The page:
In between TV, Internet, smartphones, tablets, new apps and the latest gaming systems, it’s no wonder the current generation has been dubbed “the most distracted”. On any given day, the average American has their pick between reading the latest industry research on their iPad, digging into a new book on a Kindle, playing Angry Birds, or watching the latest episode of a TV show on Netflix at any given time. In fact, according to a recent PEW Research study published in the New York Times, “nearly 90% of 2,462 teachers said that digital technologies were creating ‘an easily distracted generation with short attention spans’.”
But surprisingly, many researchers think boredom is a good thing–especially for kids. The argument is that it allows for imagination stimulus and unstructured play, which is how we learn to be creative. Some people argue that it’s not limited to children,including writer Mark McGuinness, who finds that boredom leads to curiosity, which leads to new ideas for writing projects. Not only that, but research itself finds that distraction combined with relaxation is great for stimulating creativity, even going so far as answering the question of why we tend to get our awesome ideas in the shower. But what if you’re stuck on how to channel that boredom toward better productivity and creativity on the job?
Healthy boredom solution #1: Creative side projects are your friend
If you’re more goal-oriented and having a set amount of unstructured free time doesn’t work for you, consider starting a creative side project. Having a project to gear your right-brained energy toward will allow for some downtime and relaxation without making you completely unproductive. The best creative side projects are low-risk (i.e. not attached to your income, which means there’s no pressure to fail or succeed), don’t have a deadline, and have a purpose (personal or professional).
There’s also some compelling research that people who actively work on creative side projects are better employees (being rated by coworkers as more helpful, creative, and collaborative on the job). And those same people feel more relaxed and in control of their lives. Having a creative side project gives people a way to escape from their work constraints without resorting to unhealthy escapism, like being on Facebook too much on the job or overeating to relieve the stress.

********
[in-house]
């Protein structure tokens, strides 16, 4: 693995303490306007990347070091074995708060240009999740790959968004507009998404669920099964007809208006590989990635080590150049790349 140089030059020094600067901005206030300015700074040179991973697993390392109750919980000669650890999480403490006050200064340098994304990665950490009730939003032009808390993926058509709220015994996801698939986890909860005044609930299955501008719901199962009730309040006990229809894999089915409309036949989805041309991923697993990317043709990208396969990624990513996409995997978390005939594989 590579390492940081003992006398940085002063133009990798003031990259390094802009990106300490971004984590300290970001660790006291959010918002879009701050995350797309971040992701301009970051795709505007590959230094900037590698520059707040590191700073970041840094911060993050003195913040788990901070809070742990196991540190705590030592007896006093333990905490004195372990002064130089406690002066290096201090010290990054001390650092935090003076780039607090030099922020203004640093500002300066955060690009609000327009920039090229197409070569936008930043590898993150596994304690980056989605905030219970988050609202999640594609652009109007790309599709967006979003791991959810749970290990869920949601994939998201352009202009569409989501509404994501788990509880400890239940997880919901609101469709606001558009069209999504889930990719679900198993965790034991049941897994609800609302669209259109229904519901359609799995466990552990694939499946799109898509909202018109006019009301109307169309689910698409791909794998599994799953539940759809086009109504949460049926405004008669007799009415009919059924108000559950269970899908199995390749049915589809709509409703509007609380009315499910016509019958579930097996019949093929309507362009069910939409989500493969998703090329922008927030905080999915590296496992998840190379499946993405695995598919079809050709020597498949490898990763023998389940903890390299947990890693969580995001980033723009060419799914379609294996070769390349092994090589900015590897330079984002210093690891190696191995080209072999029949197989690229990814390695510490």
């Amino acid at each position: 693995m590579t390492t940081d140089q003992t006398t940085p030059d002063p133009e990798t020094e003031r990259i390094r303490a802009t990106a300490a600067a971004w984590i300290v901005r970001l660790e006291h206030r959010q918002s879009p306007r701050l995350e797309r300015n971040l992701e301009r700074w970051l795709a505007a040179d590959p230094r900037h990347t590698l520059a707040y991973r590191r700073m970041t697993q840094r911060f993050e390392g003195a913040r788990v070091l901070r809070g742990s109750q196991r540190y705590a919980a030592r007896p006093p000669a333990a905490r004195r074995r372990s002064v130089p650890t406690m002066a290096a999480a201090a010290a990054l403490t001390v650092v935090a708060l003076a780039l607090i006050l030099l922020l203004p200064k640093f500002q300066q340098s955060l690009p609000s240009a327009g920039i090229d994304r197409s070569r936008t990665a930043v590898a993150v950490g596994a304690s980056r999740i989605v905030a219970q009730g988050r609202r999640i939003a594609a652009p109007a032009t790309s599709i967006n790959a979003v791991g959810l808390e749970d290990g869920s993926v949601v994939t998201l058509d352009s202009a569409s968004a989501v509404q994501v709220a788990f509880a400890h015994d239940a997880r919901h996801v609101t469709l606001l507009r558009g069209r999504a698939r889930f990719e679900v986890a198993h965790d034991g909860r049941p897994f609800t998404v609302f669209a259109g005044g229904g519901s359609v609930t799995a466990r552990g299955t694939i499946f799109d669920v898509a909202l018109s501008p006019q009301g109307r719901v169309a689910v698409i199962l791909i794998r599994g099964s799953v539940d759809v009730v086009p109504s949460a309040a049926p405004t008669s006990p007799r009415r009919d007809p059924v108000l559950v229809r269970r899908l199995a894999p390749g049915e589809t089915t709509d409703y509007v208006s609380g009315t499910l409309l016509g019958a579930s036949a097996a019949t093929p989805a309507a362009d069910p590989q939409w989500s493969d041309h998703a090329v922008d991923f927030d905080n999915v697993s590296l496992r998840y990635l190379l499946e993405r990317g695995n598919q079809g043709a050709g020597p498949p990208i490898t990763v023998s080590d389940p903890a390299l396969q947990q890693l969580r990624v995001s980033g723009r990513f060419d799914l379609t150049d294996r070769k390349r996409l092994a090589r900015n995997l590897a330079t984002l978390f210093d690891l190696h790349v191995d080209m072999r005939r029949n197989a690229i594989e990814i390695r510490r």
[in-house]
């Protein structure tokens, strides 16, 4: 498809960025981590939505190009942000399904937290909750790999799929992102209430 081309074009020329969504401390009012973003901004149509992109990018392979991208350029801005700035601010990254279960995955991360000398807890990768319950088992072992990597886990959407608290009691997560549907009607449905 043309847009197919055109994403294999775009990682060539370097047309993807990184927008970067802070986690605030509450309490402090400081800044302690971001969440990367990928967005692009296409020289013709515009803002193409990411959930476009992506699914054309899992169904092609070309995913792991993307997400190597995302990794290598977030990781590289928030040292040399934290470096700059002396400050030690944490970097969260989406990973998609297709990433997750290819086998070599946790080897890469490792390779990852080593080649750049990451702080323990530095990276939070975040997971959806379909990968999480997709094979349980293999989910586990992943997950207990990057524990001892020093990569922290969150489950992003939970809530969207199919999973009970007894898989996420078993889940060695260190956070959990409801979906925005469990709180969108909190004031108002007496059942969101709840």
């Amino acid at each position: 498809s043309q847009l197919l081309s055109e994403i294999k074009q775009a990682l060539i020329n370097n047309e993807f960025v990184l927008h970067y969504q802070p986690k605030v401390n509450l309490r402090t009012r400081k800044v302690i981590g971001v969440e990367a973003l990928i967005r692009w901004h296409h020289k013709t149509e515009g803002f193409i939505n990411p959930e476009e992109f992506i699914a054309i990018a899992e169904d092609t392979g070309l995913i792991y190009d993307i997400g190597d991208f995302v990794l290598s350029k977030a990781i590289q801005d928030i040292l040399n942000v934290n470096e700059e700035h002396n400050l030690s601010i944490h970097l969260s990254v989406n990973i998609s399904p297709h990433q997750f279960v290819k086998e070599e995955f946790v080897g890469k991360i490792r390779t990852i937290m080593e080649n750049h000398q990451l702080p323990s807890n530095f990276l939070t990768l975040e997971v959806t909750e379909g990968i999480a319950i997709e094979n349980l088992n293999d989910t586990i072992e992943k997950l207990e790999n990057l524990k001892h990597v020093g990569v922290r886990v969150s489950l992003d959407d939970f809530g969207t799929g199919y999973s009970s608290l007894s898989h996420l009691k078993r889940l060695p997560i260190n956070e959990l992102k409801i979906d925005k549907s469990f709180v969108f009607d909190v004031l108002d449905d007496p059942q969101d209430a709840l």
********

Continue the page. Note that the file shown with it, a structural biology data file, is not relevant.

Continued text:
You could also choose to learn about something entirely unrelated to your day job, in a way that isn’t necessarily project-based. Coursera and Udemy have free courses on everything from Latin American culture to how to play the electric guitar, and Duolingo is a great free way to learn a new language from your computer or phone.
Healthy boredom solution #2: Let it go
Don’t try to fill up all your spare time with activities. Leave some time without structure, whether it’s going on a walk around the office, choosing not to listen to your favorite business podcast so that your mind can wander, or simply browsing Pinterest on your lunch break instead of working. The key is to set aside a half-hour or so; as long as the unstructured activity isn’t taking over your day, you should be fine. If you want to take it to the next level and cut out your devices as well, there are apps like AntiSocial and SelfControl that will take a set amount of time and block your phone/computer/tablet from being able to access email and social networking sites.
It’s our natural instinct to avoid boredom, because hey–it’s typically not inherently fun! In our daily lives, we crave feeling like we have a purpose that we’re working toward, so much so that we’re now filling it up with as much technology and communication-oriented activities as possible. Regardless of personality type, to function at our best, our brains need some off-time. The next time you find yourself feeling a sense of “I’m boreeeed” syndrome, lean into it instead of fighting it and take some time to yourself, guilt-free.